The evidence about this team scuffling with pressure is more than just anecdotal. A Royals fan points out the team is 10-29 over the last five seasons when more than 30,000 show up at the K.
Maybe that’s just a small sample size. Thirty-nine games out of 722 isn’t much. But perception can be reality, too, especially with a roster made up of bonus babies without sustained big-league success.
Right now, there are some people around baseball — not just Royals fans working through the sports version of PTSD, but real baseball people — skeptical of whether this group can be the one to break the pattern.
Nobody comes to Kansas City trying to win baseball games if they’re afraid of history, of course, and part of the appeal has always been the opportunity to do something historic.
It’s all there for these guys. They will be remembered, or forgotten, by how they handle it.
So far, they are handling it the way you would probably expect a bunch of 20-something professional athletes to handle it. They acknowledge the history, and the challenge, but swear to concentrate only on what they can control while maintaining the perspective of today’s goals.
The situation the Royals find themselves in right now is like an incubator for time-honored clichés. The Royals promise to take things day by day, one game at a time, to focus first on winning a game and then on winning a series.
“It’s nice getting all the hype, and people are realizing how good we’re playing,” Eric Hosmer says. “But it’s just a short stretch.”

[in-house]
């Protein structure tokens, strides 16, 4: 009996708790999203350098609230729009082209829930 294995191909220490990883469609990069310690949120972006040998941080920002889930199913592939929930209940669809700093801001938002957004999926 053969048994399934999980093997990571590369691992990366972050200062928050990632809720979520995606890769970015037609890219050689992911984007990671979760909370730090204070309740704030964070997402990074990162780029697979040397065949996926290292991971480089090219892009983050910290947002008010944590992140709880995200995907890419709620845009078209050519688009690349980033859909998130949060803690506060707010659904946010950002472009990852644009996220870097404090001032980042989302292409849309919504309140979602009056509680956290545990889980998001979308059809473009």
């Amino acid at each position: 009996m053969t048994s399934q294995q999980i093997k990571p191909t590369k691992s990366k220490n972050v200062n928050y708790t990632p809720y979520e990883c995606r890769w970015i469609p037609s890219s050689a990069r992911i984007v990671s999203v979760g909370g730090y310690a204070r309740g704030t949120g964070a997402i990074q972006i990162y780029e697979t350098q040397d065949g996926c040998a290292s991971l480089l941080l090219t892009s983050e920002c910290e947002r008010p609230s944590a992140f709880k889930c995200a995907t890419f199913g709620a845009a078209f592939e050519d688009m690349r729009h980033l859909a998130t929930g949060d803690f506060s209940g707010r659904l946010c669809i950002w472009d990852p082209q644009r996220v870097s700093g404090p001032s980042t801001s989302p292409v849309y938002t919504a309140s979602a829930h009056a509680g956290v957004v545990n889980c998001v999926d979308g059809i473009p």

If there is something real in the pattern, most likely, it’s a combination of past teams feeling out of place in front of the attention and letting their minds and focus drift when the compliments come.
And if you are looking for reasons to believe this is the team to break that pattern, you don’t have to look all that hard. This is not the Yankees or Dodgers, but by now, between James Shields and Omar Infante and guys who’ve made All-Star teams and been hyped by the baseball industry they’ve had their fair share of attention.
Alex Gordon has ridden the volatile wave of phenom to bust, and bust to All-Star without so much as a flinch or the comfort of a candy bar. Shields, in particular, was part of the worst-to-first Rays and brings a combination of confidence and humility that’s a model for his current teammates.
So for now, the Royals are saying and doing all the right things. They show up at the same time, put in the same work. Hosmer, actually, responded to the 10-game winning streak by adding to his pregame work since he’s in an awful slump.
This is a strange place for this team. They are better equipped to handle the new context of expectations than the teams that came before them but so far dance to an eerily similar soundtrack.
Most of them don’t want to consider the pattern that’s been set, and that’s entirely understandable. But ask Hosmer. He pauses for a second. Gives it a bit of thought, and then the most honest answer possible to whether this group can pass this last remaining test.
“We’ve never been in this position, so I don’t know,” he says. “That’s a question I can’t really answer right now.”